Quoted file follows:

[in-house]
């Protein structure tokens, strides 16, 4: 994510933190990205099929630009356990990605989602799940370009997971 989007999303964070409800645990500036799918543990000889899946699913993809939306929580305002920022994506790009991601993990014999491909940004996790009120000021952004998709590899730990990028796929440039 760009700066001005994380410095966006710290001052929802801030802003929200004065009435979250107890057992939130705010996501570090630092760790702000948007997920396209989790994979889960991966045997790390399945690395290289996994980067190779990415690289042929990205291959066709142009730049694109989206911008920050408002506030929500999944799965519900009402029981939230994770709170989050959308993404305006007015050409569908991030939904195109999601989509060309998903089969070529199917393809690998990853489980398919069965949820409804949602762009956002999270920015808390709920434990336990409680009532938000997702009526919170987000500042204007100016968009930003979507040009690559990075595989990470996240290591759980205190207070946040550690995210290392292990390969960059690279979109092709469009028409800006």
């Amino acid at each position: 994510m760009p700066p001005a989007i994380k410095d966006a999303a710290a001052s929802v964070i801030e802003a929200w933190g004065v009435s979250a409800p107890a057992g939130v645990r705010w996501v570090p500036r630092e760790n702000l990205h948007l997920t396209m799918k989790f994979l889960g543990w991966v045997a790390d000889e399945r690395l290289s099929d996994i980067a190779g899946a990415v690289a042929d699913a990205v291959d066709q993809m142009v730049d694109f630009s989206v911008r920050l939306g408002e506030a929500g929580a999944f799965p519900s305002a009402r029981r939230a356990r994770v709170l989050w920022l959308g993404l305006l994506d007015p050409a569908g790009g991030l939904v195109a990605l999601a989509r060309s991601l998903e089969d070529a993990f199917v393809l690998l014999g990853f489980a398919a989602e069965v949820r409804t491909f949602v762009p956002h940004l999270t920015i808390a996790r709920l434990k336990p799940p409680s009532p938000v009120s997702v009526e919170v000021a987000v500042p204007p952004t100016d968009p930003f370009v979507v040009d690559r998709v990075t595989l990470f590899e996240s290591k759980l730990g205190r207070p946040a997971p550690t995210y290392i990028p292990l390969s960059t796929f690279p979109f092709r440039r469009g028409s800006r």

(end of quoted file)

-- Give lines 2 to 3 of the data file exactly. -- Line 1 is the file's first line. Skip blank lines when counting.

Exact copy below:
């Protein structure tokens, strides 16, 4: 994510933190990205099929630009356990990605989602799940370009997971 989007999303964070409800645990500036799918543990000889899946699913993809939306929580305002920022994506790009991601993990014999491909940004996790009120000021952004998709590899730990990028796929440039 760009700066001005994380410095966006710290001052929802801030802003929200004065009435979250107890057992939130705010996501570090630092760790702000948007997920396209989790994979889960991966045997790390399945690395290289996994980067190779990415690289042929990205291959066709142009730049694109989206911008920050408002506030929500999944799965519900009402029981939230994770709170989050959308993404305006007015050409569908991030939904195109999601989509060309998903089969070529199917393809690998990853489980398919069965949820409804949602762009956002999270920015808390709920434990336990409680009532938000997702009526919170987000500042204007100016968009930003979507040009690559990075595989990470996240290591759980205190207070946040550690995210290392292990390969960059690279979109092709469009028409800006």
């Amino acid at each position: 994510m760009p700066p001005a989007i994380k410095d966006a999303a710290a001052s929802v964070i801030e802003a929200w933190g004065v009435s979250a409800p107890a057992g939130v645990r705010w996501v570090p500036r630092e760790n702000l990205h948007l997920t396209m799918k989790f994979l889960g543990w991966v045997a790390d000889e399945r690395l290289s099929d996994i980067a190779g899946a990415v690289a042929d699913a990205v291959d066709q993809m142009v730049d694109f630009s989206v911008r920050l939306g408002e506030a929500g929580a999944f799965p519900s305002a009402r029981r939230a356990r994770v709170l989050w920022l959308g993404l305006l994506d007015p050409a569908g790009g991030l939904v195109a990605l999601a989509r060309s991601l998903e089969d070529a993990f199917v393809l690998l014999g990853f489980a398919a989602e069965v949820r409804t491909f949602v762009p956002h940004l999270t920015i808390a996790r709920l434990k336990p799940p409680s009532p938000v009120s997702v009526e919170v000021a987000v500042p204007p952004t100016d968009p930003f370009v979507v040009d690559r998709v990075t595989l990470f590899e996240s290591k759980l730990g205190r207070p946040a997971p550690t995210y290392i990028p292990l390969s960059t796929f690279p979109f092709r440039r469009g028409s800006r």